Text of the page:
Mag release is a steel lever situated just aft of the mag well, its rear-facing surface has a convex curve. The bolt stop/release is on the left-top side of the receiver.
All other parts are a mixture of genuine GI parts with a few outsourced; each are high-quality machined units. Interestingly, a couple of the original M14 machine tools, are incorporated in production.
Again, the Scout integrates a forward-mounted optical sight base, an update to the M14 platform, which modernizes the weapon system in an age where most police will mount either a reflex scope or telescopic sight. The sight base is machined from aircraft aluminum and is hard coat anodized. It sits immediately to the rear of the operating rod guide boss. The portion of the barrel that the mount clamps around is tapered from the breech forward and the mount is machined to match this taper. There are six cap socket screws that secure the two halves together, and also two set screws through the top half of the mount that bear against the barrel as added protection against rotational force.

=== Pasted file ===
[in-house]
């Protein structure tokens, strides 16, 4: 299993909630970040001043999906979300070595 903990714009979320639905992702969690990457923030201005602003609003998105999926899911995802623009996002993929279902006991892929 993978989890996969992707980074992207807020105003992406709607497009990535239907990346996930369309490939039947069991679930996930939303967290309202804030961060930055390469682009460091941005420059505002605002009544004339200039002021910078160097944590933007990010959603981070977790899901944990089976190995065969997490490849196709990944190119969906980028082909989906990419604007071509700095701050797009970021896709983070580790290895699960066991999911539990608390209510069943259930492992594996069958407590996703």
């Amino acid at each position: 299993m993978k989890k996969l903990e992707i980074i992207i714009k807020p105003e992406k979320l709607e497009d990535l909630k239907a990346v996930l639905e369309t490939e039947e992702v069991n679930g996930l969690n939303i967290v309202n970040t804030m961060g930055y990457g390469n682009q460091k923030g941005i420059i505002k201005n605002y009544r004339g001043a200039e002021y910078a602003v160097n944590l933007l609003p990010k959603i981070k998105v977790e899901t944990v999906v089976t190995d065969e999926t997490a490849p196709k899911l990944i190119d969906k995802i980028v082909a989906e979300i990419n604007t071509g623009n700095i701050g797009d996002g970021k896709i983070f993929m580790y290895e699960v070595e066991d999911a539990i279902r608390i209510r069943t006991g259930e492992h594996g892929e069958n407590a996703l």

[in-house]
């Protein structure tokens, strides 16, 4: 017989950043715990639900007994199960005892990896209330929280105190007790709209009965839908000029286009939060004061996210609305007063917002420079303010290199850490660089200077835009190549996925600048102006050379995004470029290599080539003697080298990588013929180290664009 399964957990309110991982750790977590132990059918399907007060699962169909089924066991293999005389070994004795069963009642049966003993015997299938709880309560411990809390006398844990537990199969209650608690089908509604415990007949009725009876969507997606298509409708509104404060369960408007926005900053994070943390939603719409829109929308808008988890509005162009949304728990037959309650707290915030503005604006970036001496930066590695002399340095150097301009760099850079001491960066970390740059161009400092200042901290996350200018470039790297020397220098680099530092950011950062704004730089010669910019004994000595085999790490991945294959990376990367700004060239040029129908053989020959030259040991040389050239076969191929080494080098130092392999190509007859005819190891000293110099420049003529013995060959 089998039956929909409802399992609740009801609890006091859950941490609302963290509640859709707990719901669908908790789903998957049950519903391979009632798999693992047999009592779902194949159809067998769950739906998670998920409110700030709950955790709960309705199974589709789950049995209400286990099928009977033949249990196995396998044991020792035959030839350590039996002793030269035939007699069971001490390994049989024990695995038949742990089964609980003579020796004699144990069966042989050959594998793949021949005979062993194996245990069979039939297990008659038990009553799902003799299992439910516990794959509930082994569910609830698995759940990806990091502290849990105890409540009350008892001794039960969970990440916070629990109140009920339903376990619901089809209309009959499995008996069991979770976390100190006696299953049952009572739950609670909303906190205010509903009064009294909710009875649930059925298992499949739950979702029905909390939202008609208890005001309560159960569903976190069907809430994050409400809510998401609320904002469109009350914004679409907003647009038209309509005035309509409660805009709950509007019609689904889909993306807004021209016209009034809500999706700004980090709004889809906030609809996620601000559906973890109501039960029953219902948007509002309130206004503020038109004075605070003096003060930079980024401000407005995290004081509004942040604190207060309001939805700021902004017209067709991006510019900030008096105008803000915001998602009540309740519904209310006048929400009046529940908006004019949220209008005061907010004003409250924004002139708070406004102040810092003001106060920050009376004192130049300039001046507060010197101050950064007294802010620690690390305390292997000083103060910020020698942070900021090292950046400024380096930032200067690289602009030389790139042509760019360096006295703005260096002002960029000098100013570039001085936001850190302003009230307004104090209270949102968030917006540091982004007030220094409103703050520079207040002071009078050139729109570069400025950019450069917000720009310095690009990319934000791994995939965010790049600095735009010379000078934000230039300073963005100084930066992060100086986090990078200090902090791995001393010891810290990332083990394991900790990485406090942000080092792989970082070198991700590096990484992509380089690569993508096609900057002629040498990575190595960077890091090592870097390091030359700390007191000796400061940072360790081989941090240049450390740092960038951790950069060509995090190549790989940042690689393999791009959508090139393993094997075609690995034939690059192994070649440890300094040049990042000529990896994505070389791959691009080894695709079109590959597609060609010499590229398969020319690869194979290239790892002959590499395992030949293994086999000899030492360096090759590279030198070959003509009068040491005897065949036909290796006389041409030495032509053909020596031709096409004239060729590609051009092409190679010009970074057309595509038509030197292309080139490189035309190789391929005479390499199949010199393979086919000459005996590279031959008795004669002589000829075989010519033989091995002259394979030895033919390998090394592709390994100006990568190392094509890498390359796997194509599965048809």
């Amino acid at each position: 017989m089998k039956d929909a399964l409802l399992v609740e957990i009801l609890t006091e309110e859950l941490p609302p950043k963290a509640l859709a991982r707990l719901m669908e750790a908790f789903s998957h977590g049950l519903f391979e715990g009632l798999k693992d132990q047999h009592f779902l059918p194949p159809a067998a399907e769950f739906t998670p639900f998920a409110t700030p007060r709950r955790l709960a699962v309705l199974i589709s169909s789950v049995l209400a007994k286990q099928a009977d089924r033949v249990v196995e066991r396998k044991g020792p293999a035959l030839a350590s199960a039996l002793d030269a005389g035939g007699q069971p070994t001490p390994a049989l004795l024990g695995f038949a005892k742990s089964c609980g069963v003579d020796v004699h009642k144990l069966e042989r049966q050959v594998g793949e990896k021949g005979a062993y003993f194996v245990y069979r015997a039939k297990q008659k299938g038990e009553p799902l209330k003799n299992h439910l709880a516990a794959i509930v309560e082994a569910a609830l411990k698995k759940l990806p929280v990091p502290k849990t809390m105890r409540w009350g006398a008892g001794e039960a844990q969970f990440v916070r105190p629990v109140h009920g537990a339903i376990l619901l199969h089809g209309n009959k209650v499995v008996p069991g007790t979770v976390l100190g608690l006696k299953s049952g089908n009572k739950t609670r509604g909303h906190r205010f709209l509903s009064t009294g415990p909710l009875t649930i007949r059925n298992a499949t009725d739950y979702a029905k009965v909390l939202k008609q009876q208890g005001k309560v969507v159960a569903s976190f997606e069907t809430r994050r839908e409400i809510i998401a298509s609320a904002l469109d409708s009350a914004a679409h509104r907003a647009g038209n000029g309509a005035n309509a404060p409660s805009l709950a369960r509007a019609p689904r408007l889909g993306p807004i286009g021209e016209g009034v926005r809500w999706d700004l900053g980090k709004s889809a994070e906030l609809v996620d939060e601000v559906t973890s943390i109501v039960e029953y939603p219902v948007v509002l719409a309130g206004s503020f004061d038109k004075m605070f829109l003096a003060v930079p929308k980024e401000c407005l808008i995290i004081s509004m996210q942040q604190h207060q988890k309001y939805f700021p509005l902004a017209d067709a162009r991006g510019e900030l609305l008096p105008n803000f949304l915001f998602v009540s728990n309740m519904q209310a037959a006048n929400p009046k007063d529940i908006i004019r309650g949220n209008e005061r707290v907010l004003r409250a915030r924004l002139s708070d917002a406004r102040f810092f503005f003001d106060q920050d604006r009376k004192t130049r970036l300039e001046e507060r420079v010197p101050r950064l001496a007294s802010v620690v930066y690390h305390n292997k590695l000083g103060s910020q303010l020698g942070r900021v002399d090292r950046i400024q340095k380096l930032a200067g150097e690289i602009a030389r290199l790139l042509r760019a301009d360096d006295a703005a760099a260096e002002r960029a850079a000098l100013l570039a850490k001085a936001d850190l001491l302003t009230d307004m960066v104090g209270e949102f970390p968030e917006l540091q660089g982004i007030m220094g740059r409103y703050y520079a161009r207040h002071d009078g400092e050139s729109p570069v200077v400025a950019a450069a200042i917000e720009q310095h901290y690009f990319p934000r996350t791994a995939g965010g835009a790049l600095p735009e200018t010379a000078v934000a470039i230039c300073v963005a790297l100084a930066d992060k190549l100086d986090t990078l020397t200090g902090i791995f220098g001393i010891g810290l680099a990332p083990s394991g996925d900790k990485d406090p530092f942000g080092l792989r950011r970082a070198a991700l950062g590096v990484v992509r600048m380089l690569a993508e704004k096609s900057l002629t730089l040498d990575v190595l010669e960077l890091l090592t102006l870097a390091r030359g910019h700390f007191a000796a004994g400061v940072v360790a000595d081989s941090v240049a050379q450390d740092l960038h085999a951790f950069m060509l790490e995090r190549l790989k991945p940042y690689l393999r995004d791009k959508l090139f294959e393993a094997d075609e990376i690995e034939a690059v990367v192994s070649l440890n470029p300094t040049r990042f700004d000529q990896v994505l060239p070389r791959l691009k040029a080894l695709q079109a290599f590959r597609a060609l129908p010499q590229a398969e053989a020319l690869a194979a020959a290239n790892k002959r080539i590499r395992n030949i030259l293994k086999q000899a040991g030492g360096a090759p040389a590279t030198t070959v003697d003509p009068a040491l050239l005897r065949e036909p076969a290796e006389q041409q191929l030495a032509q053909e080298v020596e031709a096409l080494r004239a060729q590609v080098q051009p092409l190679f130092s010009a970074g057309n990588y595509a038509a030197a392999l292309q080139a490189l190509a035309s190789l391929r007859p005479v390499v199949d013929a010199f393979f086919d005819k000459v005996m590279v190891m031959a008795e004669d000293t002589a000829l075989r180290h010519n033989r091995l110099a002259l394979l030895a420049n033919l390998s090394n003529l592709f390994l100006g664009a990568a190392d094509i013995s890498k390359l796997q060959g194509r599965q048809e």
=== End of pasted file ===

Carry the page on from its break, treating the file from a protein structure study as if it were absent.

A proprietary muzzle stabilizer was developed based upon Springfield’s experience in action-style shooting in the late 80s and early 90s. The stabilizer functions as a compensator and is ATF approved as a muzzle brake.
The Scout Squad is available in a traditional American Walnut stock, Mossy Oak Camo, or the more modern black fiberglass, as with our test gun. Both the black fiberglass unit and the Mossy Oak Camo version are GI fiber stocks that have been updated with a filled-in selector cut out and a new finish. A sling swivel is mounted under the forend of the stock, and another is fixed at the rear of the buttstock. Barrel, receiver and all steel parts are parkerized. Fit and finish are excellent throughout. Our gun shipped with one 10-round magazine.